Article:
1570s, from Italian violino, diminutive of viola (see viola). The modern form of the smaller, medieval viola da braccio.
Entries linking to violin
"tenor violin," 1797, from Italian viola, from Old Provençal viola, from Medieval Latin vitula "stringed instrument," perhaps from Vitula, Roman goddess of joy (see fiddle), or from related Latin verb vitulari "to exult, be joyful." Viola da gamba "bass viol" (1724) is from Italian, literally "a viola for the leg" (i.e. to hold between the legs).
"stringed musical instrument, violin," late 14c., fedele, fydyll, fidel, earlier fithele, from Old English fiðele "fiddle," which is related to Old Norse fiðla, Middle Dutch vedele, Dutch vedel, Old High German fidula, German Fiedel "a fiddle;" all of uncertain origin.
The usual suggestion, based on resemblance in sound and sense, is that it is from Medieval Latin vitula "stringed instrument" (source of Old French viole, Italian viola), which perhaps is related to Latin vitularia "celebrate joyfully," from Vitula, Roman goddess of joy and victory, who probably, like her name, originated among the Sabines [Klein, Barnhart]. Unless the Medieval Latin word is from the Germanic ones.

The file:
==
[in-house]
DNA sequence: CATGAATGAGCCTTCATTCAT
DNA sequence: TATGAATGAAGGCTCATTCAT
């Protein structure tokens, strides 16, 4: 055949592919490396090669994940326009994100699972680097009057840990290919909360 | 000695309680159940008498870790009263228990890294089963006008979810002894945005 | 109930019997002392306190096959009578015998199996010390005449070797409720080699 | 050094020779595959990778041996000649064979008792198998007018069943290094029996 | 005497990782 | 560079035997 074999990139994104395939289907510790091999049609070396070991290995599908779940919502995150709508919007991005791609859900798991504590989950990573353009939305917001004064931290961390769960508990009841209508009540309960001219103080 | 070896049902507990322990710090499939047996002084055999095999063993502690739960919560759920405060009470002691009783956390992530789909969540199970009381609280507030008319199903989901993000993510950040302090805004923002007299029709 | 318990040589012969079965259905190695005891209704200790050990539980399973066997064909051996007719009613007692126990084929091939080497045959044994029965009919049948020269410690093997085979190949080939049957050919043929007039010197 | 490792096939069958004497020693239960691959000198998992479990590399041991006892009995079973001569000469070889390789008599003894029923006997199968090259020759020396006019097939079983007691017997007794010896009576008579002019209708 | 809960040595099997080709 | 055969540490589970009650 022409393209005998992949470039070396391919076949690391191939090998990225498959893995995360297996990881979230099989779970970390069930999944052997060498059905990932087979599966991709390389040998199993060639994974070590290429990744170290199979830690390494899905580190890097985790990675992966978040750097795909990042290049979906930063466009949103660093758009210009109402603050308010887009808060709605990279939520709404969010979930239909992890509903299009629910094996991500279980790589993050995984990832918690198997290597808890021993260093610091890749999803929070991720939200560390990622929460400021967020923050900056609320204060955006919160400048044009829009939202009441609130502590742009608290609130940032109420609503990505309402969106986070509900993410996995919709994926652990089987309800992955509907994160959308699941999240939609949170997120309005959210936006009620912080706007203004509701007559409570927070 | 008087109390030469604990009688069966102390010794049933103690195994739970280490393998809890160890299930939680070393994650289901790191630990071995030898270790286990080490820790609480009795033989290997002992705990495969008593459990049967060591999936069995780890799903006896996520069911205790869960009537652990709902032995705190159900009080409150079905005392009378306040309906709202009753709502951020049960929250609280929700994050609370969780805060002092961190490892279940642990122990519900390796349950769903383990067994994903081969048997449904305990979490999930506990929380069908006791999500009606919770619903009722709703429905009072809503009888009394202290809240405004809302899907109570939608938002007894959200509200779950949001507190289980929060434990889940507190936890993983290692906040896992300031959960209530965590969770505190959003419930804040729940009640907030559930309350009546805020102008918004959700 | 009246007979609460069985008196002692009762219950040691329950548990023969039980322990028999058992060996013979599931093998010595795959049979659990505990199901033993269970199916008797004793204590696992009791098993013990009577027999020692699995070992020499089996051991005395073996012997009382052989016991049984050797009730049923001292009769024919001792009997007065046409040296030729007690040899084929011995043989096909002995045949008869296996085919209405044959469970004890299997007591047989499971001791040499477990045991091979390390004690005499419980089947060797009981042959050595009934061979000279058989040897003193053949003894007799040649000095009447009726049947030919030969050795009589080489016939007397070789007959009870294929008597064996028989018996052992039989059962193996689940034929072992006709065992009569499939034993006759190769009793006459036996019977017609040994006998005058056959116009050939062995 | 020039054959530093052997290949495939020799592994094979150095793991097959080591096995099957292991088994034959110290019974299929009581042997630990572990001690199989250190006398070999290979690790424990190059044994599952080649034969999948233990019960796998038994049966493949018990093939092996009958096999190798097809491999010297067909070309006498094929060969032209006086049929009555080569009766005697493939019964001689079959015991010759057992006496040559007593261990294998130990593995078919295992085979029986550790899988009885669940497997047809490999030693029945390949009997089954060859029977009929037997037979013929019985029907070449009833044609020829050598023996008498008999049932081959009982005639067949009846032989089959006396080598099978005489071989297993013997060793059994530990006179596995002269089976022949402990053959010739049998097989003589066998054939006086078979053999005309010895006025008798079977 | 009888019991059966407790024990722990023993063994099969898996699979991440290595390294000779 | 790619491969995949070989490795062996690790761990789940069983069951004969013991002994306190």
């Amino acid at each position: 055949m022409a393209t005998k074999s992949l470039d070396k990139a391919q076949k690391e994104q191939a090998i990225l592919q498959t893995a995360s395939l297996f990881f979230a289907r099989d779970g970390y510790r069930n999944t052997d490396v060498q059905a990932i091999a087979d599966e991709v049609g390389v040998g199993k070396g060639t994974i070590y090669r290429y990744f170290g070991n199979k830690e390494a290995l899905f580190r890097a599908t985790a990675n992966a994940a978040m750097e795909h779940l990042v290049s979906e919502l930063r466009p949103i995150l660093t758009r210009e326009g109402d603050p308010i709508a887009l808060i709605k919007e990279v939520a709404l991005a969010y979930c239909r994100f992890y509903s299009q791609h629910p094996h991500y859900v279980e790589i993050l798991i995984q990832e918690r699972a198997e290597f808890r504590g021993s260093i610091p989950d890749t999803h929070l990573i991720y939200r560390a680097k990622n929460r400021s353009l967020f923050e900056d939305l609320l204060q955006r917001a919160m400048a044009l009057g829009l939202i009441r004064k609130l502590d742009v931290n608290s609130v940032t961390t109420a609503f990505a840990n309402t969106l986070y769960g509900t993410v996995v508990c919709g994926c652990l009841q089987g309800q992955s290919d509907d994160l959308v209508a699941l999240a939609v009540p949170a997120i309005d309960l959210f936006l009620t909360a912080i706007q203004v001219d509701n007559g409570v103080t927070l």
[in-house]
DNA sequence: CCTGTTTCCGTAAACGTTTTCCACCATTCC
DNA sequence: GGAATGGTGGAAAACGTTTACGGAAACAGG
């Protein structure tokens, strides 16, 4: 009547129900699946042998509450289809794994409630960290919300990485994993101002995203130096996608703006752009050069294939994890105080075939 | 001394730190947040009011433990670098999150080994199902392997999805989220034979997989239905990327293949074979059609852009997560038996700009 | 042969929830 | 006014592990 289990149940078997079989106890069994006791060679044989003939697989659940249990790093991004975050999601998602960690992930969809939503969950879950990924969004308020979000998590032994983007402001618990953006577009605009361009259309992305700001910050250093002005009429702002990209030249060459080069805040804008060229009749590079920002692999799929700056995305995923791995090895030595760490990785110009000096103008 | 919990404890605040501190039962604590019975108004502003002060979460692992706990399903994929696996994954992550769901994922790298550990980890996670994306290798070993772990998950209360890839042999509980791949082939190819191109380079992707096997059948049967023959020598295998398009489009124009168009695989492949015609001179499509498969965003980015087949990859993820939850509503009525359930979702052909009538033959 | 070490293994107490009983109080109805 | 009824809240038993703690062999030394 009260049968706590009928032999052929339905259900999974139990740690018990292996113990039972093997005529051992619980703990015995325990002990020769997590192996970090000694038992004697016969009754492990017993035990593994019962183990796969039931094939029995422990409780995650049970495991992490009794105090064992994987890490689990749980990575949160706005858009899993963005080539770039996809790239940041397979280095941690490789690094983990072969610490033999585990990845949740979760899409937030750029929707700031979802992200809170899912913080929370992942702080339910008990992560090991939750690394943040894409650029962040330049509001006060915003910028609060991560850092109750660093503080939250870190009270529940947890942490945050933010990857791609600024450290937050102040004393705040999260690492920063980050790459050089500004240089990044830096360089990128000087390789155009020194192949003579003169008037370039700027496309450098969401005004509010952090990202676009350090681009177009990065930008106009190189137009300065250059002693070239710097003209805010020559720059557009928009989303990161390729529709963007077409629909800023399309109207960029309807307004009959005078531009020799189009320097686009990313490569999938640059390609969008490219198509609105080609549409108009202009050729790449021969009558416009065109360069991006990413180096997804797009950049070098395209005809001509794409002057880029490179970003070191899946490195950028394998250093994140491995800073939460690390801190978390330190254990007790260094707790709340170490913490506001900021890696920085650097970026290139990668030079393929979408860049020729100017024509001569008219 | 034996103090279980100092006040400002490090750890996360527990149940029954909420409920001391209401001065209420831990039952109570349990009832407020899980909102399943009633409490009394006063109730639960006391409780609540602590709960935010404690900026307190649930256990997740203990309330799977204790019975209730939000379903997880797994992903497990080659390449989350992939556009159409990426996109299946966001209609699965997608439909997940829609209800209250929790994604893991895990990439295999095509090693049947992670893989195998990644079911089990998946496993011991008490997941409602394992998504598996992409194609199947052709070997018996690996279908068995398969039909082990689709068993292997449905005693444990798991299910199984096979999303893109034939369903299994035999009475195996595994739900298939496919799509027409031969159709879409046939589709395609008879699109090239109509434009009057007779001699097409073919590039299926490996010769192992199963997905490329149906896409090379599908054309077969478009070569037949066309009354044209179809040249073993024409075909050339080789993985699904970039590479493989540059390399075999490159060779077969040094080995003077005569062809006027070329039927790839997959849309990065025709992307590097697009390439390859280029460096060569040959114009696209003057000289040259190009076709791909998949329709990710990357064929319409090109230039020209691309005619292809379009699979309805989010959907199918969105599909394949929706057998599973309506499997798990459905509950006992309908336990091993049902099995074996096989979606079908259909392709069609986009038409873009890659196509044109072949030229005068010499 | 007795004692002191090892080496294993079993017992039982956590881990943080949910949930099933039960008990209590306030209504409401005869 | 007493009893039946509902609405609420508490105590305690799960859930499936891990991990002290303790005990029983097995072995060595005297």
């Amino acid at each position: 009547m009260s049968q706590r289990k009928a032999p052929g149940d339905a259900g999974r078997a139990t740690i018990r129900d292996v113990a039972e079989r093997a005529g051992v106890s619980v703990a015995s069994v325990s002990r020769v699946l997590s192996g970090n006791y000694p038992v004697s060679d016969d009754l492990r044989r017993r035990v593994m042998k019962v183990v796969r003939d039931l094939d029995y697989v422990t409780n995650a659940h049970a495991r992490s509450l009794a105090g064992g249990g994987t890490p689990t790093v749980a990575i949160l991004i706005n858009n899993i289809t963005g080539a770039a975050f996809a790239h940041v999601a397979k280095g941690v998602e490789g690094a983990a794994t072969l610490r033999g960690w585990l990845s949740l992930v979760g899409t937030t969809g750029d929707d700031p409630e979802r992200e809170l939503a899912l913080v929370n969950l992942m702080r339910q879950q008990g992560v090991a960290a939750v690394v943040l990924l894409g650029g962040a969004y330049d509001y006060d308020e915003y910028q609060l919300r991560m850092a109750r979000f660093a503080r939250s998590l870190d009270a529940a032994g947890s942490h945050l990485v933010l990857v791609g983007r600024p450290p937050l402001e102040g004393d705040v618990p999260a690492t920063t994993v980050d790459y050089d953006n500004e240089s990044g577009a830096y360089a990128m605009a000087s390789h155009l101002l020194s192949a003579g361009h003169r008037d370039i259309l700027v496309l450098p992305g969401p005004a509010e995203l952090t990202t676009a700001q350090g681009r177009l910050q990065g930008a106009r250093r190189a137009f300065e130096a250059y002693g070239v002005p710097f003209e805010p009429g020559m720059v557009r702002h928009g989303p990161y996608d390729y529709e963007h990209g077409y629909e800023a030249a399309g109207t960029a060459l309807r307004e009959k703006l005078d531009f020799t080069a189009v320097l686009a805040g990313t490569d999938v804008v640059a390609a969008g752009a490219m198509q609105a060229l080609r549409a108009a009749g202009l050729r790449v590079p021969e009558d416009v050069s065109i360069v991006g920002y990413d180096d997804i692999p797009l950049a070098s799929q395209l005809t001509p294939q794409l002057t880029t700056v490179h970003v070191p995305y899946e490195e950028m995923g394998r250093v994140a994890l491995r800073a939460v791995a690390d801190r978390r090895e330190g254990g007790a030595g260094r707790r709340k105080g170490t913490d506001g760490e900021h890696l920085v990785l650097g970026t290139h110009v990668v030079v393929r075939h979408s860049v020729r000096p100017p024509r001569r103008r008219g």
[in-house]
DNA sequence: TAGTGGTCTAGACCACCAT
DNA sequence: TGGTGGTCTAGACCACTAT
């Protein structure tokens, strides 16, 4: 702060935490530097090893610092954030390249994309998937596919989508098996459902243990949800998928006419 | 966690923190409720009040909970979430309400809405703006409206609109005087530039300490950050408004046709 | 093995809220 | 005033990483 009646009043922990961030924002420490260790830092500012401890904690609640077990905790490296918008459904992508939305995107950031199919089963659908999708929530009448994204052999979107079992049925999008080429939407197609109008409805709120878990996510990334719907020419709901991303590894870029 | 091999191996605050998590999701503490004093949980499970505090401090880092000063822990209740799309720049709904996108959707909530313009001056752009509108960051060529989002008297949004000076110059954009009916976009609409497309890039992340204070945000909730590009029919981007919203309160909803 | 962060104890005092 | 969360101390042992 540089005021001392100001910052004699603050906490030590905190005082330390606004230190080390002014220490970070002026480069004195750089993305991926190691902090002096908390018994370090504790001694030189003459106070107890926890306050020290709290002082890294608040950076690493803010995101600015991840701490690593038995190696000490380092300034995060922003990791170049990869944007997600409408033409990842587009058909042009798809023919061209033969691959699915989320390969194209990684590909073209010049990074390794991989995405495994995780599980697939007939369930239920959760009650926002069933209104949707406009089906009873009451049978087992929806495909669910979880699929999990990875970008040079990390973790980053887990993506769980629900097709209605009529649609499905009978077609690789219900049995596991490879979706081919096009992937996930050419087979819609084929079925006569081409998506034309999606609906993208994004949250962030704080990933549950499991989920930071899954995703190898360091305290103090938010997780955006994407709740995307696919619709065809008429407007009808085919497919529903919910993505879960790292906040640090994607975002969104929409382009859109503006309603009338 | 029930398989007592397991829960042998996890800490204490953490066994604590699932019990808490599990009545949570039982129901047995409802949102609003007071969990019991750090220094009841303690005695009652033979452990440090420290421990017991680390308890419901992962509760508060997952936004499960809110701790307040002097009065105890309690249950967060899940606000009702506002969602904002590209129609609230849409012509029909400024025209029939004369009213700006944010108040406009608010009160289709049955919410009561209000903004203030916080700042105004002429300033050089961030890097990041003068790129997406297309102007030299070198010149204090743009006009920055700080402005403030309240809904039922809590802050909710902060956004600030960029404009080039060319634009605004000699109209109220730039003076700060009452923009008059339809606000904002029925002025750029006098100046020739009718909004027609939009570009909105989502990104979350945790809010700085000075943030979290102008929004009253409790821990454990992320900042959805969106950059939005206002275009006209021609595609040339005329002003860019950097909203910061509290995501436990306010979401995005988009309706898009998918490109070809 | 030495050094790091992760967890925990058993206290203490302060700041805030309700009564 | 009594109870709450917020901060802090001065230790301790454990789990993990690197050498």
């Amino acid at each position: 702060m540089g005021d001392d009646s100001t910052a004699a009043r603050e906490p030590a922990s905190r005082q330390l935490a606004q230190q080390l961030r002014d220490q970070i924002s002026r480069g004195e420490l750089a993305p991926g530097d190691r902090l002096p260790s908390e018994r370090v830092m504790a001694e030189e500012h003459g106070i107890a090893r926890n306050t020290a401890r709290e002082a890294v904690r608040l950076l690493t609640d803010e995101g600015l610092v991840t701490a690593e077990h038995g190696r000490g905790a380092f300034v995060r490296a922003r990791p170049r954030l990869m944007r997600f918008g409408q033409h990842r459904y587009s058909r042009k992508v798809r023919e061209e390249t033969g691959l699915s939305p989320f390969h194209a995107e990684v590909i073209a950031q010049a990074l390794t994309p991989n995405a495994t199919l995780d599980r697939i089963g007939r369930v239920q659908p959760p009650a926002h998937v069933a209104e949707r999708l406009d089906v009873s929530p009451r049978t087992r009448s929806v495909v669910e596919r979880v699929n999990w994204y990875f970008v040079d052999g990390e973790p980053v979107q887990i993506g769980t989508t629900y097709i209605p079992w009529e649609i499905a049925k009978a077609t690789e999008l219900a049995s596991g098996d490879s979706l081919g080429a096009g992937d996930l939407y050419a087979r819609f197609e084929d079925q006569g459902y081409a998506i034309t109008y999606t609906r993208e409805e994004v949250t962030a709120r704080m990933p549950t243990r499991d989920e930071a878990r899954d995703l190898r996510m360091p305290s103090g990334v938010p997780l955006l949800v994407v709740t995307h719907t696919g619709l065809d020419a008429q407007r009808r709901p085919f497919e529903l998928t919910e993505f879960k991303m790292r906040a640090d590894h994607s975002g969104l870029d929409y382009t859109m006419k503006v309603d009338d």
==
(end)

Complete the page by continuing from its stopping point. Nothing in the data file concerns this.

FIDDLE, n. An instrument to tickle human ears by friction of a horse's tail on the entrails of a cat. [Ambrose Bierce, "The Cynic's Word Book," 1906]
Fiddle has been relegated to colloquial usage by its more proper cousin, violin, a process encouraged by phraseology such as fiddlesticks (1620s), contemptuous nonsense word fiddle-de-dee (1784), and fiddle-faddle. Century Dictionary  reports that fiddle "in popular use carries with it a suggestion of contempt and ridicule." Fit as a fiddle is from 1610s.
1660s, from Italian violinista, from violino (see violin).
updated on March 15, 2014
Dictionary entries near violin